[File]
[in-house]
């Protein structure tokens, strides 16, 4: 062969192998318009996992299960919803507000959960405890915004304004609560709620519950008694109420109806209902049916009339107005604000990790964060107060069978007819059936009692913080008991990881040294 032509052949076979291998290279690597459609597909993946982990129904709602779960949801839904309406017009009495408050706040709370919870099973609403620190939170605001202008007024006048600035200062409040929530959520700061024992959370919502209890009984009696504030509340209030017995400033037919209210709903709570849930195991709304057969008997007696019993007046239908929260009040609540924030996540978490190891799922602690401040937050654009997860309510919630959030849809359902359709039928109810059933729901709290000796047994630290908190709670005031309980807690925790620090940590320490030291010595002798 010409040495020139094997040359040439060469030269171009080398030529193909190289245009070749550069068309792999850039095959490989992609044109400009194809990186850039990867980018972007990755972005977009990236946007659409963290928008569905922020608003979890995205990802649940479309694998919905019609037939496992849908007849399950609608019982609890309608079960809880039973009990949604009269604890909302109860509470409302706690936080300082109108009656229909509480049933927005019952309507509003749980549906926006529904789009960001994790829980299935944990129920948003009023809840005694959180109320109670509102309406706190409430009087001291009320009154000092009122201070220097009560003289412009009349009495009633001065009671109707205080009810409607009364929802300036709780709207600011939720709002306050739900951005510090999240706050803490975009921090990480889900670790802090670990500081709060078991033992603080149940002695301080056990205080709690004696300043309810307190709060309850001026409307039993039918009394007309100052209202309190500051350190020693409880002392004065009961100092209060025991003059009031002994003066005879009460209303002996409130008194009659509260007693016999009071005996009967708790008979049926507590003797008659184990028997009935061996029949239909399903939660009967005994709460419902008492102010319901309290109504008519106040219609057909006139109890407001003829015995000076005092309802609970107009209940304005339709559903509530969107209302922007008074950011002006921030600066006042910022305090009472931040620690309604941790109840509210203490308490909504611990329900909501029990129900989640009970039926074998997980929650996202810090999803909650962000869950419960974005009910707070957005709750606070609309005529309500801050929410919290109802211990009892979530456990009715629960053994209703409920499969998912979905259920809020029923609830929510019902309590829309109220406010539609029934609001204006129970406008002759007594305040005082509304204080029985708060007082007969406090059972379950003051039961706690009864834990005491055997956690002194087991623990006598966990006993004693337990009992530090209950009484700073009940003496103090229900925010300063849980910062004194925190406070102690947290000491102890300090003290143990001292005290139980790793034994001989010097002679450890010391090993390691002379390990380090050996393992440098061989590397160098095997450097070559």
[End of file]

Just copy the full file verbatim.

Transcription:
[in-house]
């Protein structure tokens, strides 16, 4: 062969192998318009996992299960919803507000959960405890915004304004609560709620519950008694109420109806209902049916009339107005604000990790964060107060069978007819059936009692913080008991990881040294 032509052949076979291998290279690597459609597909993946982990129904709602779960949801839904309406017009009495408050706040709370919870099973609403620190939170605001202008007024006048600035200062409040929530959520700061024992959370919502209890009984009696504030509340209030017995400033037919209210709903709570849930195991709304057969008997007696019993007046239908929260009040609540924030996540978490190891799922602690401040937050654009997860309510919630959030849809359902359709039928109810059933729901709290000796047994630290908190709670005031309980807690925790620090940590320490030291010595002798 010409040495020139094997040359040439060469030269171009080398030529193909190289245009070749550069068309792999850039095959490989992609044109400009194809990186850039990867980018972007990755972005977009990236946007659409963290928008569905922020608003979890995205990802649940479309694998919905019609037939496992849908007849399950609608019982609890309608079960809880039973009990949604009269604890909302109860509470409302706690936080300082109108009656229909509480049933927005019952309507509003749980549906926006529904789009960001994790829980299935944990129920948003009023809840005694959180109320109670509102309406706190409430009087001291009320009154000092009122201070220097009560003289412009009349009495009633001065009671109707205080009810409607009364929802300036709780709207600011939720709002306050739900951005510090999240706050803490975009921090990480889900670790802090670990500081709060078991033992603080149940002695301080056990205080709690004696300043309810307190709060309850001026409307039993039918009394007309100052209202309190500051350190020693409880002392004065009961100092209060025991003059009031002994003066005879009460209303002996409130008194009659509260007693016999009071005996009967708790008979049926507590003797008659184990028997009935061996029949239909399903939660009967005994709460419902008492102010319901309290109504008519106040219609057909006139109890407001003829015995000076005092309802609970107009209940304005339709559903509530969107209302922007008074950011002006921030600066006042910022305090009472931040620690309604941790109840509210203490308490909504611990329900909501029990129900989640009970039926074998997980929650996202810090999803909650962000869950419960974005009910707070957005709750606070609309005529309500801050929410919290109802211990009892979530456990009715629960053994209703409920499969998912979905259920809020029923609830929510019902309590829309109220406010539609029934609001204006129970406008002759007594305040005082509304204080029985708060007082007969406090059972379950003051039961706690009864834990005491055997956690002194087991623990006598966990006993004693337990009992530090209950009484700073009940003496103090229900925010300063849980910062004194925190406070102690947290000491102890300090003290143990001292005290139980790793034994001989010097002679450890010391090993390691002379390990380090050996393992440098061989590397160098095997450097070559």